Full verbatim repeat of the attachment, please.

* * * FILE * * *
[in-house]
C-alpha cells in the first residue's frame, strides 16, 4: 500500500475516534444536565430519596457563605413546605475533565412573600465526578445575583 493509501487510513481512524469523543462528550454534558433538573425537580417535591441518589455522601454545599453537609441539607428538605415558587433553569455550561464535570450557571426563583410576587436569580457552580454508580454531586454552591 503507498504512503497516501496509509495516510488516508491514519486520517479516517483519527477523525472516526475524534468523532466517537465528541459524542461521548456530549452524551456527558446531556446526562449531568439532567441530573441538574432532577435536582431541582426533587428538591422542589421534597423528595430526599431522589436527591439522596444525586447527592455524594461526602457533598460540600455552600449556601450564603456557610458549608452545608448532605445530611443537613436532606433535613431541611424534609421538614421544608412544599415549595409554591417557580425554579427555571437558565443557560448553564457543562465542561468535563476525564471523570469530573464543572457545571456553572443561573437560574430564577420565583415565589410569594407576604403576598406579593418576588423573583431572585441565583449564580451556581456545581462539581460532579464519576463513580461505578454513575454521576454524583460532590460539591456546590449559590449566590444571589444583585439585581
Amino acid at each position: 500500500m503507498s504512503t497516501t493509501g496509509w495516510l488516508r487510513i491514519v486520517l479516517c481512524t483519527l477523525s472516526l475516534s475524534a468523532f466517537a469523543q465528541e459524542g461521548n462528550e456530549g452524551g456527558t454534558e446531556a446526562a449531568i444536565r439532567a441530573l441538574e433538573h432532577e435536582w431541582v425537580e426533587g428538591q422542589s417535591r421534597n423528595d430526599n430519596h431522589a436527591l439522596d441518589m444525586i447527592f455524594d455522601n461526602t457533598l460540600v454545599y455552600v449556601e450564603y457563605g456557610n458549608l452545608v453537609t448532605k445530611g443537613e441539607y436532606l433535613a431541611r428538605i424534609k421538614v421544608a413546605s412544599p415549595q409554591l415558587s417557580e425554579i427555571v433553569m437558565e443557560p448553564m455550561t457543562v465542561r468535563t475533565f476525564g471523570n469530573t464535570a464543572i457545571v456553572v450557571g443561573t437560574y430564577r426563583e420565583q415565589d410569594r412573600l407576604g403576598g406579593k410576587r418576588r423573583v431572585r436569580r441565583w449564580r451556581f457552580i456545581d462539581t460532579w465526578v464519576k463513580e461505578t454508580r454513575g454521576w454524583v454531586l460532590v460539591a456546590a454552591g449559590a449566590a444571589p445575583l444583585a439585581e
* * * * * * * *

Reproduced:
[in-house]
C-alpha cells in the first residue's frame, strides 16, 4: 500500500475516534444536565430519596457563605413546605475533565412573600465526578445575583 493509501487510513481512524469523543462528550454534558433538573425537580417535591441518589455522601454545599453537609441539607428538605415558587433553569455550561464535570450557571426563583410576587436569580457552580454508580454531586454552591 503507498504512503497516501496509509495516510488516508491514519486520517479516517483519527477523525472516526475524534468523532466517537465528541459524542461521548456530549452524551456527558446531556446526562449531568439532567441530573441538574432532577435536582431541582426533587428538591422542589421534597423528595430526599431522589436527591439522596444525586447527592455524594461526602457533598460540600455552600449556601450564603456557610458549608452545608448532605445530611443537613436532606433535613431541611424534609421538614421544608412544599415549595409554591417557580425554579427555571437558565443557560448553564457543562465542561468535563476525564471523570469530573464543572457545571456553572443561573437560574430564577420565583415565589410569594407576604403576598406579593418576588423573583431572585441565583449564580451556581456545581462539581460532579464519576463513580461505578454513575454521576454524583460532590460539591456546590449559590449566590444571589444583585439585581
Amino acid at each position: 500500500m503507498s504512503t497516501t493509501g496509509w495516510l488516508r487510513i491514519v486520517l479516517c481512524t483519527l477523525s472516526l475516534s475524534a468523532f466517537a469523543q465528541e459524542g461521548n462528550e456530549g452524551g456527558t454534558e446531556a446526562a449531568i444536565r439532567a441530573l441538574e433538573h432532577e435536582w431541582v425537580e426533587g428538591q422542589s417535591r421534597n423528595d430526599n430519596h431522589a436527591l439522596d441518589m444525586i447527592f455524594d455522601n461526602t457533598l460540600v454545599y455552600v449556601e450564603y457563605g456557610n458549608l452545608v453537609t448532605k445530611g443537613e441539607y436532606l433535613a431541611r428538605i424534609k421538614v421544608a413546605s412544599p415549595q409554591l415558587s417557580e425554579i427555571v433553569m437558565e443557560p448553564m455550561t457543562v465542561r468535563t475533565f476525564g471523570n469530573t464535570a464543572i457545571v456553572v450557571g443561573t437560574y430564577r426563583e420565583q415565589d410569594r412573600l407576604g403576598g406579593k410576587r418576588r423573583v431572585r436569580r441565583w449564580r451556581f457552580i456545581d462539581t460532579w465526578v464519576k463513580e461505578t454508580r454513575g454521576w454524583v454531586l460532590v460539591a456546590a454552591g449559590a449566590a444571589p445575583l444583585a439585581e